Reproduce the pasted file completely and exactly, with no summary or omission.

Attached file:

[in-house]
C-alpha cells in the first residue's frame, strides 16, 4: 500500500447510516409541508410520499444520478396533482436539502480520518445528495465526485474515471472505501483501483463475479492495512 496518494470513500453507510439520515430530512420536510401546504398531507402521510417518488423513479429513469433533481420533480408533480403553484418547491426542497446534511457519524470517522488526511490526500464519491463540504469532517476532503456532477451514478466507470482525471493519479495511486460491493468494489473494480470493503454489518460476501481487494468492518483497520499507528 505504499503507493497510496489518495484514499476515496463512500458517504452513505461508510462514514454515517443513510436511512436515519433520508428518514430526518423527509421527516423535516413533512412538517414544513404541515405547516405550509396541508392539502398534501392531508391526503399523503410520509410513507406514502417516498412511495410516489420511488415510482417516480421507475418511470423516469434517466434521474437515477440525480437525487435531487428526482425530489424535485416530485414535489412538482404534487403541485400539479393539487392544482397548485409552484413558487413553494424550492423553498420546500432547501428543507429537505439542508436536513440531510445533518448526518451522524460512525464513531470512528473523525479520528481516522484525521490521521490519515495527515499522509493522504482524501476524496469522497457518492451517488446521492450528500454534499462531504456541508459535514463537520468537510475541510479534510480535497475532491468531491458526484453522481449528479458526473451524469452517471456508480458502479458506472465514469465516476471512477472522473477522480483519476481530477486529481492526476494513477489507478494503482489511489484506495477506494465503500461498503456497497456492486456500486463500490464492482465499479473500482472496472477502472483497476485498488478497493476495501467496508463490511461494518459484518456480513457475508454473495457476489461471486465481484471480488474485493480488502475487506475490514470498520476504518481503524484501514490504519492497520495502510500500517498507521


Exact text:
[in-house]
C-alpha cells in the first residue's frame, strides 16, 4: 500500500447510516409541508410520499444520478396533482436539502480520518445528495465526485474515471472505501483501483463475479492495512 496518494470513500453507510439520515430530512420536510401546504398531507402521510417518488423513479429513469433533481420533480408533480403553484418547491426542497446534511457519524470517522488526511490526500464519491463540504469532517476532503456532477451514478466507470482525471493519479495511486460491493468494489473494480470493503454489518460476501481487494468492518483497520499507528 505504499503507493497510496489518495484514499476515496463512500458517504452513505461508510462514514454515517443513510436511512436515519433520508428518514430526518423527509421527516423535516413533512412538517414544513404541515405547516405550509396541508392539502398534501392531508391526503399523503410520509410513507406514502417516498412511495410516489420511488415510482417516480421507475418511470423516469434517466434521474437515477440525480437525487435531487428526482425530489424535485416530485414535489412538482404534487403541485400539479393539487392544482397548485409552484413558487413553494424550492423553498420546500432547501428543507429537505439542508436536513440531510445533518448526518451522524460512525464513531470512528473523525479520528481516522484525521490521521490519515495527515499522509493522504482524501476524496469522497457518492451517488446521492450528500454534499462531504456541508459535514463537520468537510475541510479534510480535497475532491468531491458526484453522481449528479458526473451524469452517471456508480458502479458506472465514469465516476471512477472522473477522480483519476481530477486529481492526476494513477489507478494503482489511489484506495477506494465503500461498503456497497456492486456500486463500490464492482465499479473500482472496472477502472483497476485498488478497493476495501467496508463490511461494518459484518456480513457475508454473495457476489461471486465481484471480488474485493480488502475487506475490514470498520476504518481503524484501514490504519492497520495502510500500517498507521